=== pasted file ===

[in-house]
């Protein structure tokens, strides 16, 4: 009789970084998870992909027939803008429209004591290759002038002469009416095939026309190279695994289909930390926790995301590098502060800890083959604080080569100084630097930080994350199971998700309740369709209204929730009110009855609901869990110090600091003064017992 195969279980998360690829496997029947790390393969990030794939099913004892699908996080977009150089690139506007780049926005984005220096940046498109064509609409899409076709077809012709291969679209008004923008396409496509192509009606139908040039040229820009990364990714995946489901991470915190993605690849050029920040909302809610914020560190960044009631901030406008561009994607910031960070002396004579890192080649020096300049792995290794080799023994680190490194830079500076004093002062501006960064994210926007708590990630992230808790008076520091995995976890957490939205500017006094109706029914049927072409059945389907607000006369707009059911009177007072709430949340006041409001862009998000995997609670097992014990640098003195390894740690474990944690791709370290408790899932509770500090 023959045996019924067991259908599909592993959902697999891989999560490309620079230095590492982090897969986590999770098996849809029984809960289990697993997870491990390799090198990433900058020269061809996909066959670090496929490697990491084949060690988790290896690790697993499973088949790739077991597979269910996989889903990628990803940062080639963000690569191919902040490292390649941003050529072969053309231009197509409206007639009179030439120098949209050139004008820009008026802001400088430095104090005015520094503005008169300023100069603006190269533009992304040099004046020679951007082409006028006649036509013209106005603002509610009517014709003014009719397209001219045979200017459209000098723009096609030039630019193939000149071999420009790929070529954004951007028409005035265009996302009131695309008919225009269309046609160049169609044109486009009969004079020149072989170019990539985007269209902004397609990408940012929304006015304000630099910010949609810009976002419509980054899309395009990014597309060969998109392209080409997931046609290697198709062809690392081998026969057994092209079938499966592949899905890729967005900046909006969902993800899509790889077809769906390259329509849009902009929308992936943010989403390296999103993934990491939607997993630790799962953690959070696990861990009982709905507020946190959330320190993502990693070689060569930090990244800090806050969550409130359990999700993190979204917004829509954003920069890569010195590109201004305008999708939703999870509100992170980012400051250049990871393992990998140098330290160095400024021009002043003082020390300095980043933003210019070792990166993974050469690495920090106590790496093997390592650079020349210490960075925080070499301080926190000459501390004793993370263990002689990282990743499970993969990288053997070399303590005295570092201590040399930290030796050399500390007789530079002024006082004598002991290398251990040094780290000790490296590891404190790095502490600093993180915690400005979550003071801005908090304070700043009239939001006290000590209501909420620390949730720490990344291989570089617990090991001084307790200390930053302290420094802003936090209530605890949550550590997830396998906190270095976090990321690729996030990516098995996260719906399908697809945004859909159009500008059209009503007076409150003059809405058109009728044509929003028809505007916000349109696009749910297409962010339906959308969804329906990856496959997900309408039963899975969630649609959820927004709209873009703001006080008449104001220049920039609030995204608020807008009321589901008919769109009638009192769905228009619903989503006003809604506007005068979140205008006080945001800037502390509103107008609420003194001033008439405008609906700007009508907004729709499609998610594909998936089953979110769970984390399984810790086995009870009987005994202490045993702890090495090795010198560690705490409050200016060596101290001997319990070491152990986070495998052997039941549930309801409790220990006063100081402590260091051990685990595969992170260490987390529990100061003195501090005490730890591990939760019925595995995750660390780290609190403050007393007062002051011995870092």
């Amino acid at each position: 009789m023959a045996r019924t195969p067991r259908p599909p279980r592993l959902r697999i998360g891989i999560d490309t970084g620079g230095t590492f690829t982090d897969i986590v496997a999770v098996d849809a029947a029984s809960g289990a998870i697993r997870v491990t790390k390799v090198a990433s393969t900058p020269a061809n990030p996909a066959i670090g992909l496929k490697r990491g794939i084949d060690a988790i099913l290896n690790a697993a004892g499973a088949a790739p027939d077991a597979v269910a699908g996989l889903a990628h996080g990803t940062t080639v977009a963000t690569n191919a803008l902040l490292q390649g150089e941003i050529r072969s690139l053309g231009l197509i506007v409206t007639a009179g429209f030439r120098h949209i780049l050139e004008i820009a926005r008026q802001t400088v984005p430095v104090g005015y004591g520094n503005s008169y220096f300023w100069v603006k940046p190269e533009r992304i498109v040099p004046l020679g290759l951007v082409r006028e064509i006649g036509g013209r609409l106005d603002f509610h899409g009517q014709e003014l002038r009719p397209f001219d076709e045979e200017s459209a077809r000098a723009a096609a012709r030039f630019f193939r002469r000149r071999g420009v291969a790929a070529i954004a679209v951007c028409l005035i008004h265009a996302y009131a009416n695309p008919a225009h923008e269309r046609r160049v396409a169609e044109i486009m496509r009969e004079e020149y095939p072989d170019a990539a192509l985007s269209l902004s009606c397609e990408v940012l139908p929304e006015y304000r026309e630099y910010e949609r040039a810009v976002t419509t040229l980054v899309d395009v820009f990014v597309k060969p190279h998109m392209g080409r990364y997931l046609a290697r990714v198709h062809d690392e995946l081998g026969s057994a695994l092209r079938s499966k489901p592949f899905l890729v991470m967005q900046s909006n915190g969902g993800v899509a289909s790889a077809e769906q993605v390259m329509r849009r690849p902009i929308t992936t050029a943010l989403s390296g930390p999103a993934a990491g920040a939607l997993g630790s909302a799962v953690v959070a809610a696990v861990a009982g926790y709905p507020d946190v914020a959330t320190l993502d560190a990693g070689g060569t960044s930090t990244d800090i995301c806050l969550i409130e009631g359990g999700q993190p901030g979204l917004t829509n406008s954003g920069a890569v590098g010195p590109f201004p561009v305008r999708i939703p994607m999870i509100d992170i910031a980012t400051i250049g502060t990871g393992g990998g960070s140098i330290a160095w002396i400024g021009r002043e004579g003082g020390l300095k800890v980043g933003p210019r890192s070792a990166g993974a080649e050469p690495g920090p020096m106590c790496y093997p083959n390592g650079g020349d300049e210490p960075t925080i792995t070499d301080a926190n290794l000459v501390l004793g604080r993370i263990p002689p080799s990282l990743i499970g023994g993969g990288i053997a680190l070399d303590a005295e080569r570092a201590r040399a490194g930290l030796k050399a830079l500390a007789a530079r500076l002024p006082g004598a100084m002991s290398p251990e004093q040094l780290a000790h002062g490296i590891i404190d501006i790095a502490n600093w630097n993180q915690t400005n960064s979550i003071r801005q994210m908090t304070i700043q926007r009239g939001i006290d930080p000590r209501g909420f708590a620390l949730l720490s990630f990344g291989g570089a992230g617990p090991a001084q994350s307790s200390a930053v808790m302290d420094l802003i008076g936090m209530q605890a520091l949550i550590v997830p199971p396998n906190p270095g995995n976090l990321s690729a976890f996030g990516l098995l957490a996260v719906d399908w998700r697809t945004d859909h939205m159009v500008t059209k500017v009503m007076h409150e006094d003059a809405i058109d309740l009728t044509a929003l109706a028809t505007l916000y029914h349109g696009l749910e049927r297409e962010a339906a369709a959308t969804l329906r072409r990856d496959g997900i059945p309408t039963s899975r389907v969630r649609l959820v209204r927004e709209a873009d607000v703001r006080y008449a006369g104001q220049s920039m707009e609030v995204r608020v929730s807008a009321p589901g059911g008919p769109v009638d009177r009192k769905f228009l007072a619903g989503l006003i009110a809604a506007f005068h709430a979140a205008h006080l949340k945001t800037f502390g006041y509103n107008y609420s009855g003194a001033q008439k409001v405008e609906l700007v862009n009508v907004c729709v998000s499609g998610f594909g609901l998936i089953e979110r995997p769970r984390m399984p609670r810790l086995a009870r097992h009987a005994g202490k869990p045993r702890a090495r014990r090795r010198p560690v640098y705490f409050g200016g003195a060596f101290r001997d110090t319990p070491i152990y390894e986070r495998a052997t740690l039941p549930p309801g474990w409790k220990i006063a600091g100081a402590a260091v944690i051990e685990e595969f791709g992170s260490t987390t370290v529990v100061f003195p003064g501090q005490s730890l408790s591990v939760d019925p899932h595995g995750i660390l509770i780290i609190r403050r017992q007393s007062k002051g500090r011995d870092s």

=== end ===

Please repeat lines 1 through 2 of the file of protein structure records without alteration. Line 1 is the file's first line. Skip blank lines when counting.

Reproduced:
[in-house]
């Protein structure tokens, strides 16, 4: 009789970084998870992909027939803008429209004591290759002038002469009416095939026309190279695994289909930390926790995301590098502060800890083959604080080569100084630097930080994350199971998700309740369709209204929730009110009855609901869990110090600091003064017992 195969279980998360690829496997029947790390393969990030794939099913004892699908996080977009150089690139506007780049926005984005220096940046498109064509609409899409076709077809012709291969679209008004923008396409496509192509009606139908040039040229820009990364990714995946489901991470915190993605690849050029920040909302809610914020560190960044009631901030406008561009994607910031960070002396004579890192080649020096300049792995290794080799023994680190490194830079500076004093002062501006960064994210926007708590990630992230808790008076520091995995976890957490939205500017006094109706029914049927072409059945389907607000006369707009059911009177007072709430949340006041409001862009998000995997609670097992014990640098003195390894740690474990944690791709370290408790899932509770500090 023959045996019924067991259908599909592993959902697999891989999560490309620079230095590492982090897969986590999770098996849809029984809960289990697993997870491990390799090198990433900058020269061809996909066959670090496929490697990491084949060690988790290896690790697993499973088949790739077991597979269910996989889903990628990803940062080639963000690569191919902040490292390649941003050529072969053309231009197509409206007639009179030439120098949209050139004008820009008026802001400088430095104090005015520094503005008169300023100069603006190269533009992304040099004046020679951007082409006028006649036509013209106005603002509610009517014709003014009719397209001219045979200017459209000098723009096609030039630019193939000149071999420009790929070529954004951007028409005035265009996302009131695309008919225009269309046609160049169609044109486009009969004079020149072989170019990539985007269209902004397609990408940012929304006015304000630099910010949609810009976002419509980054899309395009990014597309060969998109392209080409997931046609290697198709062809690392081998026969057994092209079938499966592949899905890729967005900046909006969902993800899509790889077809769906390259329509849009902009929308992936943010989403390296999103993934990491939607997993630790799962953690959070696990861990009982709905507020946190959330320190993502990693070689060569930090990244800090806050969550409130359990999700993190979204917004829509954003920069890569010195590109201004305008999708939703999870509100992170980012400051250049990871393992990998140098330290160095400024021009002043003082020390300095980043933003210019070792990166993974050469690495920090106590790496093997390592650079020349210490960075925080070499301080926190000459501390004793993370263990002689990282990743499970993969990288053997070399303590005295570092201590040399930290030796050399500390007789530079002024006082004598002991290398251990040094780290000790490296590891404190790095502490600093993180915690400005979550003071801005908090304070700043009239939001006290000590209501909420620390949730720490990344291989570089617990090991001084307790200390930053302290420094802003936090209530605890949550550590997830396998906190270095976090990321690729996030990516098995996260719906399908697809945004859909159009500008059209009503007076409150003059809405058109009728044509929003028809505007916000349109696009749910297409962010339906959308969804329906990856496959997900309408039963899975969630649609959820927004709209873009703001006080008449104001220049920039609030995204608020807008009321589901008919769109009638009192769905228009619903989503006003809604506007005068979140205008006080945001800037502390509103107008609420003194001033008439405008609906700007009508907004729709499609998610594909998936089953979110769970984390399984810790086995009870009987005994202490045993702890090495090795010198560690705490409050200016060596101290001997319990070491152990986070495998052997039941549930309801409790220990006063100081402590260091051990685990595969992170260490987390529990100061003195501090005490730890591990939760019925595995995750660390780290609190403050007393007062002051011995870092």